If the position of the piston in the liner is not at TD C or B D C but somewhere in between, it is termed as a number of degrees of the crankshaft rotation with reference to TD C or B D C . For example:
• • • • A – Piston at TDC B – Piston “X” degrees after TDC C – Piston 90 degrees after TDC D – Piston at BDC

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A s t h e p i s t o n s t a r t s t o m o v e up t h e c y l i n d e r , t h e p o s i t i o n o f t h e piston in the liner can be termed as: • •

A number of degrees after BDC or

A number of degrees before TDC

In the cycle, the full listing of positions of the piston are as follows:

Top Dead Centre

TDC

After Top Dead Centre

ATDC

Before Bottom Dead Centre

BBDC

Bottom Dead Centre

BDC

After Bottom Dead Centre

ABDC

Before Top Dead Centre

BTDC

By using this terminology, a graphical representation of the valve timing can be made.

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2 - S tr o k e C yc le Ti m i ng D i a g r a m

FUEL INJECTION STARTS

TDC

C OMP R E S S ION

P OWE R

103°

EXHAUST VALVE CLOSES

EXHAUST VALVE OPENS
61° 77°

45°

45°

AI R INTAKE PORTS OPEN

AIR INTAKE PORTS CLOSE

BDC

Figure 12
2-Stroke Timing Diagram

The table in Figure 13 shows the timing of the valves and injection of fuel.

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Item
Piston Inlet Valve Exhaust Valve

Operation
Stopped Open

Position
BDC BDC

Comment
Scavenging/Charging Scavenging/Charging Scavenging/Charging

Open

BDC

Piston

Moving up cylinder

Scavenging/Charging

Inlet Valve Exhaust Valve Fuel Injector

Closed

45

0

ABDC

Scavenging

Closed

61

0

ABDC

Compression

Injection

25

0

BTDC

Combustion begins

Piston

Stopped Moving down cylinder

TDC

Combustion continues Power Stroke

Piston

Exhaust Valve Inlet Valve Piston Open 77

0

BBDC

Exhaust leaving cylinder Air enters cylinder Scavenging

Open Stopped

45

0

BBDC

BDC

Figure 13
Different engines, even models from the same Manufacturer may have timing different from that laid out in the table above.

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The numbers chosen are only indications of the timing to be found. T h e M a n u f a c t u r e r ’ s m a n u a l w i l l h a ve t h e v a l v e a n d i n j e c t i o n t i m i n g listed for each particular engine.

4 - S tr o k e C yc le Ti m i ng D i a g r a m A four -stroke cycle engine requires four strokes of the piston to complete each combustion cycle. See Figure 14.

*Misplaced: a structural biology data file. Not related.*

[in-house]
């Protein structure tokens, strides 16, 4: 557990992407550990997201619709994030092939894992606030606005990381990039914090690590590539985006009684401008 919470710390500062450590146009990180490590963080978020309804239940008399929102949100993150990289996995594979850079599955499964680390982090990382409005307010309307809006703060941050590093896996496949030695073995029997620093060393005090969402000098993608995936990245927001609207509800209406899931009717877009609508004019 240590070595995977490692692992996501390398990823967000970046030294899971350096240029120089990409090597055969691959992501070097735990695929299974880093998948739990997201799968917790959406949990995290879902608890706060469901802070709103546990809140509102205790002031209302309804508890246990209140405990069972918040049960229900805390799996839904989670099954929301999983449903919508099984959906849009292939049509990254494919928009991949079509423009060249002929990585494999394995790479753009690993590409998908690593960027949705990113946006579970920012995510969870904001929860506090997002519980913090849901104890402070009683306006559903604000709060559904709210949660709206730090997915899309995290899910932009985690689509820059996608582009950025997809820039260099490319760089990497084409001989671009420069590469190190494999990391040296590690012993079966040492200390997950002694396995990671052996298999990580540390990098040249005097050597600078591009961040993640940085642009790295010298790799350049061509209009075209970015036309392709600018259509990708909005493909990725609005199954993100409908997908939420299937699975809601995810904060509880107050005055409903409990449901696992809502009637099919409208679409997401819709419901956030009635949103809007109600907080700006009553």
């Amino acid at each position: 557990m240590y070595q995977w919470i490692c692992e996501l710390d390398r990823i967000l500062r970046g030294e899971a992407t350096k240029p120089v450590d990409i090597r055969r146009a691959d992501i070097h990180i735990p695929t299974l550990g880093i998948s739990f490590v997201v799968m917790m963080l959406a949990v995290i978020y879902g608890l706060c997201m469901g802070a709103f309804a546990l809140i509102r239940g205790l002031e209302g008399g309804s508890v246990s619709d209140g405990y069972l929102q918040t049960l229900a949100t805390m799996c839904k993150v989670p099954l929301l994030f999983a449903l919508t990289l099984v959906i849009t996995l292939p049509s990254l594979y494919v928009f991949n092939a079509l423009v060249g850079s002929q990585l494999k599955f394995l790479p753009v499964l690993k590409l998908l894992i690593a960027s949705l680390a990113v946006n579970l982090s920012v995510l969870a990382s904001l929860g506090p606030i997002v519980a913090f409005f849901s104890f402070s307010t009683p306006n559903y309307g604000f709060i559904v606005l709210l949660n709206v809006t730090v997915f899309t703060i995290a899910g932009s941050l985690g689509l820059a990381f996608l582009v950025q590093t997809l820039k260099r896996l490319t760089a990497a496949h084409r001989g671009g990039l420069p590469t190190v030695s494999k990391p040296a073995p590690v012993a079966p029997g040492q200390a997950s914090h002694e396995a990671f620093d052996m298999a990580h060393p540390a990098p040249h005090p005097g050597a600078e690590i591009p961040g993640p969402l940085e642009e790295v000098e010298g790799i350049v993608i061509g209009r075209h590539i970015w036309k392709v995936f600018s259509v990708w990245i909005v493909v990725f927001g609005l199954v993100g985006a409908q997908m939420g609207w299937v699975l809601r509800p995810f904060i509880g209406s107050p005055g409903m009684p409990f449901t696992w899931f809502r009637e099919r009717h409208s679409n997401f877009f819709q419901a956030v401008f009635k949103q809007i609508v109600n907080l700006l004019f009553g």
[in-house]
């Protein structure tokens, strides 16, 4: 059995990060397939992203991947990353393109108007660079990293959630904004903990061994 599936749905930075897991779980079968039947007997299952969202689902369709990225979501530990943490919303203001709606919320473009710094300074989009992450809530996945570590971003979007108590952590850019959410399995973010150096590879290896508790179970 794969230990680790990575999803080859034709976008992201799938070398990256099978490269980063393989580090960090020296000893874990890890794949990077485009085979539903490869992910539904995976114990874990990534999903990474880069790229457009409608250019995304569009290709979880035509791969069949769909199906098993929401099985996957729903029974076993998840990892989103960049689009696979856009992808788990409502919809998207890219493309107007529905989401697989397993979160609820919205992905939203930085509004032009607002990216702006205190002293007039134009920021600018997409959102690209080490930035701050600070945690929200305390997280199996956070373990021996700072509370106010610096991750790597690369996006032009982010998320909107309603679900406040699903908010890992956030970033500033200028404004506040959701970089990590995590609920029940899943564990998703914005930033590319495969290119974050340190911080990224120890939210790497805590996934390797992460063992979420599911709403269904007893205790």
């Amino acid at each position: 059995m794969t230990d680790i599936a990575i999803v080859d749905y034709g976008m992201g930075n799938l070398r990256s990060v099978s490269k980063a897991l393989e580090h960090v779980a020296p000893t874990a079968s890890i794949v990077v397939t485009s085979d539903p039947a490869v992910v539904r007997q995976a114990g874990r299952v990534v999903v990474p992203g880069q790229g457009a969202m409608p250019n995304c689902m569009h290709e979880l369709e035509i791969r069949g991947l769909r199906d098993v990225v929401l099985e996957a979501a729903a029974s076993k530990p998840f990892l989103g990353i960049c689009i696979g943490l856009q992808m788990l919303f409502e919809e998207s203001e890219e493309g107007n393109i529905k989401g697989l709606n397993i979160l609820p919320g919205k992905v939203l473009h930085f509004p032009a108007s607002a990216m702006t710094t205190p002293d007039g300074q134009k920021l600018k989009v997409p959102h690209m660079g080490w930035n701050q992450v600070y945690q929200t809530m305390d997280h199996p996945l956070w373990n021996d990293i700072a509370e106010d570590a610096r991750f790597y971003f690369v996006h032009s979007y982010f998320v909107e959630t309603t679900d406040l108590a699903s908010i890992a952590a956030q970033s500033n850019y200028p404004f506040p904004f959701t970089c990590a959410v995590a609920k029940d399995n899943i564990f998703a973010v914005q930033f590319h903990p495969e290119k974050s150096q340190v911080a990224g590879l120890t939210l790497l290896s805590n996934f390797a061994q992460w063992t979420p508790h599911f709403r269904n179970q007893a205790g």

TDC 1

EXHAUST

3
INDUCTION

COMPRESSION

4

POWER

2

BDC

Figure 14

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Duri ng the four strokes of the combustion cycle, various events occur. These are shown in Figure 15.
TDC

BDC

Figure 15

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From the diagram shown in Figure 15, you will notice that the inlet valve is opened before the piston reaches TD C . cylinder scavenging. The period when the By opening the

inlet valve before the exhaust valve closes helps to give good inlet and exhaust

valves are open is called V A LV E OV E RLA P . When the piston moves down the cylinder on the induction stroke, we would expect that the amount of air coming into the cylinder would equal the space available above the piston.

However, because the air has weight, it needs to have a force exerted on it to start it moving into the cylinder. The piston

moving down the cylinder and creating a partial vacuum in the cylinder produces the force needed. The air at a higher

atmospheric pressure now moves into the lower pressure area of the cylinder.

The air cannot start moving until the vacuum has been produced, s o t h e r e i s a d e la y b e t w e e n t h e p i s t o n m o v i n g d o w n a n d t h e a i r entering the cylinder. This is known as GA S LA G.

At high piston speeds, the lag can have a serious effect on the amount of air entering the cylinder for combustion.

To help reduce the effect of gas lag, the inlet valve is kept open for a period after BDC. Figure 16 shows a typical timing diagram for a four -stroke engine.

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Figure 17

Figure 17 lists the timing of the valves and injection of the fuel for the diagram shown in figure 1 5.

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Item